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Though all our glory extinct, and happy state
Here swallowed up in endless misery.

But what if he, our Conqueror, (whom I now
Of force believe almighty, since no less

Than such could have o'erpowered such force as ours) 145
Have left us this our spirit and strength entire,
Strongly to suffer and support our pains,
That we may so suffice his vengeful ire,
Or do him mightier service as his thralls
By right of war, whate'er his business be,
Here in the heart of Hell to work in fire,
Or do his errands in the gloomy deep?
What can it then avail, though yet we feel
Strength undiminished, or eternal being,

To undergo eternal punishment?"

Whereto with speedy words th' Arch Fiend replied.
"Fallen Cherub! to be weak is miserable,

Doing or suffering: but of this be sure,
To do aught good never will be our task,
But ever to do ill our sole delight,
As being the contrary to his high will
Whom we resist. If then his providence
Out of our evil seek to bring forth good,
Our labour must be to pervert that end,
And out of good still to find means of evil;
Which oft-times may succeed, so as perhaps
Shall grieve him, if I fail not, and disturb

English authors have, in similar instances, employed a verb singular. I concur, however, with L. Murray in disapproving this phraseology. For either the terms are synonymous, or they are not. If their equivalence be admitted, all but one are redundant, and there is only one subject of discourse; only one term should therefore be retained, and a verb singular be joined with it. If they be not equivalent, there are as many distinct ideas as there are terms; and a plurality of subjects require (?) a plural verb."

157. To be weak is miserable, doing or suffering.] To be weak is miserable, doing, because there is no strength of execution; we toil and moil, and after all effect nothing: and suffering, because there is no power of endurance; whatever falls on us, falls with all its weight,





as we have no spring of resistance.
Longfellow-the sweet American poet
of our own day— has adopted the idea
in his poem, On the Light of Stars.

"O, fear not in a world like this,
And thou shalt know ere long,
Know how sublime a thing it is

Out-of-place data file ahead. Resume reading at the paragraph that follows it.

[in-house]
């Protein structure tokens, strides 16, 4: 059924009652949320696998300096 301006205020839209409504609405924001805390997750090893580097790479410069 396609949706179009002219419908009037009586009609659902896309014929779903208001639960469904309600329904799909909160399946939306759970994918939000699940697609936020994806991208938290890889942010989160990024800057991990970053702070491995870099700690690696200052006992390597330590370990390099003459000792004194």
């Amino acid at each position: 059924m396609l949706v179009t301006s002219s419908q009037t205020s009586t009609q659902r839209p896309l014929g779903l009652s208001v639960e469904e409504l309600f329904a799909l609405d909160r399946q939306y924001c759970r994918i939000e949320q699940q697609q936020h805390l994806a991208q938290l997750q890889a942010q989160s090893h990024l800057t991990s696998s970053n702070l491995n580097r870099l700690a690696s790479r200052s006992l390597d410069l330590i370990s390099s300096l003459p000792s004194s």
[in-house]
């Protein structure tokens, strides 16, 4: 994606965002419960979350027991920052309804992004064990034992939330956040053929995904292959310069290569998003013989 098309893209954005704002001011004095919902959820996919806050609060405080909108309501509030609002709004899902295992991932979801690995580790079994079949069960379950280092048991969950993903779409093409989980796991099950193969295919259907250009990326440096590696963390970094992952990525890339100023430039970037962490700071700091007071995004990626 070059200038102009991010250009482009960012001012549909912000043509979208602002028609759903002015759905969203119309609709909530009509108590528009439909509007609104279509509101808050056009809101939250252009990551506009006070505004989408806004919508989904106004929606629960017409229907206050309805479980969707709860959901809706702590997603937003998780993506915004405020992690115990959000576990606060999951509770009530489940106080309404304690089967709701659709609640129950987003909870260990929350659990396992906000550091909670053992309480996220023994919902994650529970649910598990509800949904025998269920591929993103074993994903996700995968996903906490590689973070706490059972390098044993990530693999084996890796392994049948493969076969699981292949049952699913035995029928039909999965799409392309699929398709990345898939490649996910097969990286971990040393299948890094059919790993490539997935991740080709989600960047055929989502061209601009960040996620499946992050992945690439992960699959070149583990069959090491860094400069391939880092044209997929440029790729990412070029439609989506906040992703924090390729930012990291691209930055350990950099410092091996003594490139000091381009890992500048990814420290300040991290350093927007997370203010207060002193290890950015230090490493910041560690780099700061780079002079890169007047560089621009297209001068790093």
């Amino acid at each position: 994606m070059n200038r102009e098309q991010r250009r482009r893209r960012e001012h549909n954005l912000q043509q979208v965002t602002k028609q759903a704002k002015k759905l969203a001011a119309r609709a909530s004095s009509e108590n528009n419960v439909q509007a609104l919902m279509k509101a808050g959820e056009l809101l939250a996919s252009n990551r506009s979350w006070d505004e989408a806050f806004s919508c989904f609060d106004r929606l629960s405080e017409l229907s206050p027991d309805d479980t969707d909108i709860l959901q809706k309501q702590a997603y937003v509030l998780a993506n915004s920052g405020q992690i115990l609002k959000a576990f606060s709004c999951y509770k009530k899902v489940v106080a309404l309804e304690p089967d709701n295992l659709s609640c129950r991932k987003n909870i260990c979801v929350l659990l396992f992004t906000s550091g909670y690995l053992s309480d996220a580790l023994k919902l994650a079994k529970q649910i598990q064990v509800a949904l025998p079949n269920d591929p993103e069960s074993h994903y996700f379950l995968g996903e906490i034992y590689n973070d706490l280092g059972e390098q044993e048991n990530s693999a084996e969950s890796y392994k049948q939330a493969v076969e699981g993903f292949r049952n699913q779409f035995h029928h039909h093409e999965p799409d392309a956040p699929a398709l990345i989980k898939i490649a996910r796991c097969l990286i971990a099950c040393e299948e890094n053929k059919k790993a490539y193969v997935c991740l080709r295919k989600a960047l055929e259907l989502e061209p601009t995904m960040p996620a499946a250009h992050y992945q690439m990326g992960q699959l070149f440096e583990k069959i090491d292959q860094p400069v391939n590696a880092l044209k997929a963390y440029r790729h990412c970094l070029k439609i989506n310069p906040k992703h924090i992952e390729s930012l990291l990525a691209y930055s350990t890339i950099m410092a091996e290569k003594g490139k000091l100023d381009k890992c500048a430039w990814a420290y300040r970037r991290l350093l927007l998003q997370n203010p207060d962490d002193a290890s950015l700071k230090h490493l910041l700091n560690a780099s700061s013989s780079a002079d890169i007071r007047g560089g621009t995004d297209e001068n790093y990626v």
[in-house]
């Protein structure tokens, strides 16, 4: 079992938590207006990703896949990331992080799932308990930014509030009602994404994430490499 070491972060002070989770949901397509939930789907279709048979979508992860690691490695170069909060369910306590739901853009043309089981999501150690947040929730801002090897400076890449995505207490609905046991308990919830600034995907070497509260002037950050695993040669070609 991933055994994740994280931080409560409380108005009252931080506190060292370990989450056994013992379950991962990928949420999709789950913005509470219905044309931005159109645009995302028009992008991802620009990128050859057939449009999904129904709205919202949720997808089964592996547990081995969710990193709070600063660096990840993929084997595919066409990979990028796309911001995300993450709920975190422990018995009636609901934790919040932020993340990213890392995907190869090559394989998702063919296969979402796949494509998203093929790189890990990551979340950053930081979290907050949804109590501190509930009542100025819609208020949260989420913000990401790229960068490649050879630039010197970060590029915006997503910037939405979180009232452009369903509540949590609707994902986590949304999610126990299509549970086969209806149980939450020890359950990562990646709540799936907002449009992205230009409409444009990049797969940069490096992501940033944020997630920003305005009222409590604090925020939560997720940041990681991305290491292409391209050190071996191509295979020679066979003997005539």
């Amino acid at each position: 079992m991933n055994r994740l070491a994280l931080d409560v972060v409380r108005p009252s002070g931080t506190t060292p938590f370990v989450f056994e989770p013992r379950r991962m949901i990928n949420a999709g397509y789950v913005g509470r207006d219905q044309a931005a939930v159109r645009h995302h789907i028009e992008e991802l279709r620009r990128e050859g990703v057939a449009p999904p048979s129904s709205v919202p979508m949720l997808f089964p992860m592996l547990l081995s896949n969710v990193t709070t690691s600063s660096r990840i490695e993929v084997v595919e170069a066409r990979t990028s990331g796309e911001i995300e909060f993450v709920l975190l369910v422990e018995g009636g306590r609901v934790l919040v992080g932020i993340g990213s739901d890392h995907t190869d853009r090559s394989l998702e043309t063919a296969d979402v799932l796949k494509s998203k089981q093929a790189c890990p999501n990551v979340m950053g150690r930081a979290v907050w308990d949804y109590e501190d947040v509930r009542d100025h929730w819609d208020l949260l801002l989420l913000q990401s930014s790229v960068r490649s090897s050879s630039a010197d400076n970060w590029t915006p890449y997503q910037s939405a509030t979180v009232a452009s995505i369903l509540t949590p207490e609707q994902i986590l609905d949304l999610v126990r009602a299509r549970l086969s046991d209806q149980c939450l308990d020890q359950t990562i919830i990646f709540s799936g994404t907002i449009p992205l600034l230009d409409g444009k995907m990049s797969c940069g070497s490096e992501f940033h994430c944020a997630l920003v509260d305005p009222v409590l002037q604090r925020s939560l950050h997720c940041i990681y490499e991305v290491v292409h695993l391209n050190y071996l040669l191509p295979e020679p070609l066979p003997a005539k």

To suffer and be strong."

Solomon had long ago remarked it as one of the characteristics of old age, that "the grasshopper is a burden" to it.

159. To do aught good, &c.] "Aught," in the sense of any thing, is preferable to " ought," because it is never used in any other sense, whereas "ought" is also used as an auxiliary verb.-See CAMPBELL'S Philosophy of Rhetoric.

167. If I fail not.] There is something inconsistent between the "I"

His inmost counsels from their destined aim.

But see! the angry Victor hath recalled

His ministers of vengeance and pursuit

Back to the gates of Heaven: the sulphurous hail,
Shot after us in storm, o'erblown, hath laid
The fiery surge, that from the precipice
Of Heaven received us falling; and the thunder,
Winged with red lightning and impetuous rage,
Perhaps hath spent his shafts, and ceases now
To bellow through the vast and boundless deep.
Let us not slip th' occasion, whether scorn,
Or satiate fury, yield it from our foe.
Seest thou yon dreary plain, forlorn and wild,
The seat of desolation, void of light,
Save what the glimmering of these livid flames
Casts pale and dreadful? Thither let us tend
From off the tossing of these fiery waves;
There rest, if any rest can harbour there;

here and 1. 164., "Our labour, &c.;"
but it is finely characteristic of the
Devil's egotism. The clause might be
considered as equivalent to the com-
mon phrase "if I am not mistaken;"
but its more natural meaning is, "if I
fail not to find means of evil."


176. Hath spent his shafts.] Milton very often determines the person of his pronoun with a tacit reference to the gender of the corresponding Latin word. Thus his in this line refers to thunder, which, according to our idiom, would properly be neuter, but the corresponding word in Latin, tonitrus, is masculine. Again in 1. 592. of this same book he says, His (Satan's) form had not lost all her original brightness," where he makes the pronoun feminine, because forma in Latin is so. In the same way, in 1. 673., he uses his, referring to hill, because collis or mons is masculine in Latin. When he departs from this rule, it is in favour of the nature of the thing itself, irrespective of the word by which it is expressed; thus, in lines 351, 352, he says:

"A multitude, like which the populous North Poured never from her frozen ioins."

where the idea of "mother of nations," "officina gentium," workshop of






nations, evidently determines him to use the feminine gender. For an account of the populousness of ancient nations, see HUME's Essays.